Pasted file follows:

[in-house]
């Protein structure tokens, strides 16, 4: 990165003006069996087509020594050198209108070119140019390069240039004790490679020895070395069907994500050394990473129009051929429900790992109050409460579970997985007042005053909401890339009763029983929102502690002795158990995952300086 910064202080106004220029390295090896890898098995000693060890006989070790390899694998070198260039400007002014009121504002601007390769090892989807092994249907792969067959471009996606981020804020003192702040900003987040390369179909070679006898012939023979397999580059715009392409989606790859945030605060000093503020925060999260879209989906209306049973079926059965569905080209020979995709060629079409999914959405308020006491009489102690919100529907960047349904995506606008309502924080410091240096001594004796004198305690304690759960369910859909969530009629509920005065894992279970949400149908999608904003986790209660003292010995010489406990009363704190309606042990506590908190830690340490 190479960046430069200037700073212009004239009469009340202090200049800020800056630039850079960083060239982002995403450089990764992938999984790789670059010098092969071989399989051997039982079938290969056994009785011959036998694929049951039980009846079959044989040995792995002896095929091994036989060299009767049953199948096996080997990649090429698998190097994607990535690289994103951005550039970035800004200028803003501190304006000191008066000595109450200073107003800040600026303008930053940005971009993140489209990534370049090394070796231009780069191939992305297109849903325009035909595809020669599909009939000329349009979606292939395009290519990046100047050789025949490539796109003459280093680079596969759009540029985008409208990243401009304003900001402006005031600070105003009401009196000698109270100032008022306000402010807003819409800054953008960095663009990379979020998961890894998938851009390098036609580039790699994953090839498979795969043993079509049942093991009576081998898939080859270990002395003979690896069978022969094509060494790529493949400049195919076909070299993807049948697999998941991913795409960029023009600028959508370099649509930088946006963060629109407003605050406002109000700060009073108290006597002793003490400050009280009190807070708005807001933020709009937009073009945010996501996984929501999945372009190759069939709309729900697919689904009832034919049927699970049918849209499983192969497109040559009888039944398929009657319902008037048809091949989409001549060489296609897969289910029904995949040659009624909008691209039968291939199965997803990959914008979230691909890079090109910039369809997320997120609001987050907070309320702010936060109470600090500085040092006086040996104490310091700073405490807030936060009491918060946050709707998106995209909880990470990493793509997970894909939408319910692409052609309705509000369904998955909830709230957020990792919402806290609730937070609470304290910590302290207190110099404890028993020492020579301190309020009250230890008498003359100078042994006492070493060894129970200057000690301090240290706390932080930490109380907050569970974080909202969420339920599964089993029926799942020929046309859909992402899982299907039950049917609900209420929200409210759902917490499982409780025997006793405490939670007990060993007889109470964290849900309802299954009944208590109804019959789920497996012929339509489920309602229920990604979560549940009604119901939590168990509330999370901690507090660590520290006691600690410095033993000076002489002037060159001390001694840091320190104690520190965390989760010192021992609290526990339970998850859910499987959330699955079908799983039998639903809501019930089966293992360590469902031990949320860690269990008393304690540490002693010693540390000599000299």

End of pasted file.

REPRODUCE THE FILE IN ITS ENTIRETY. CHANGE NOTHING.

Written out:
[in-house]
């Protein structure tokens, strides 16, 4: 990165003006069996087509020594050198209108070119140019390069240039004790490679020895070395069907994500050394990473129009051929429900790992109050409460579970997985007042005053909401890339009763029983929102502690002795158990995952300086 910064202080106004220029390295090896890898098995000693060890006989070790390899694998070198260039400007002014009121504002601007390769090892989807092994249907792969067959471009996606981020804020003192702040900003987040390369179909070679006898012939023979397999580059715009392409989606790859945030605060000093503020925060999260879209989906209306049973079926059965569905080209020979995709060629079409999914959405308020006491009489102690919100529907960047349904995506606008309502924080410091240096001594004796004198305690304690759960369910859909969530009629509920005065894992279970949400149908999608904003986790209660003292010995010489406990009363704190309606042990506590908190830690340490 190479960046430069200037700073212009004239009469009340202090200049800020800056630039850079960083060239982002995403450089990764992938999984790789670059010098092969071989399989051997039982079938290969056994009785011959036998694929049951039980009846079959044989040995792995002896095929091994036989060299009767049953199948096996080997990649090429698998190097994607990535690289994103951005550039970035800004200028803003501190304006000191008066000595109450200073107003800040600026303008930053940005971009993140489209990534370049090394070796231009780069191939992305297109849903325009035909595809020669599909009939000329349009979606292939395009290519990046100047050789025949490539796109003459280093680079596969759009540029985008409208990243401009304003900001402006005031600070105003009401009196000698109270100032008022306000402010807003819409800054953008960095663009990379979020998961890894998938851009390098036609580039790699994953090839498979795969043993079509049942093991009576081998898939080859270990002395003979690896069978022969094509060494790529493949400049195919076909070299993807049948697999998941991913795409960029023009600028959508370099649509930088946006963060629109407003605050406002109000700060009073108290006597002793003490400050009280009190807070708005807001933020709009937009073009945010996501996984929501999945372009190759069939709309729900697919689904009832034919049927699970049918849209499983192969497109040559009888039944398929009657319902008037048809091949989409001549060489296609897969289910029904995949040659009624909008691209039968291939199965997803990959914008979230691909890079090109910039369809997320997120609001987050907070309320702010936060109470600090500085040092006086040996104490310091700073405490807030936060009491918060946050709707998106995209909880990470990493793509997970894909939408319910692409052609309705509000369904998955909830709230957020990792919402806290609730937070609470304290910590302290207190110099404890028993020492020579301190309020009250230890008498003359100078042994006492070493060894129970200057000690301090240290706390932080930490109380907050569970974080909202969420339920599964089993029926799942020929046309859909992402899982299907039950049917609900209420929200409210759902917490499982409780025997006793405490939670007990060993007889109470964290849900309802299954009944208590109804019959789920497996012929339509489920309602229920990604979560549940009604119901939590168990509330999370901690507090660590520290006691600690410095033993000076002489002037060159001390001694840091320190104690520190965390989760010192021992609290526990339970998850859910499987959330699955079908799983039998639903809501019930089966293992360590469902031990949320860690269990008393304690540490002693010693540390000599000299």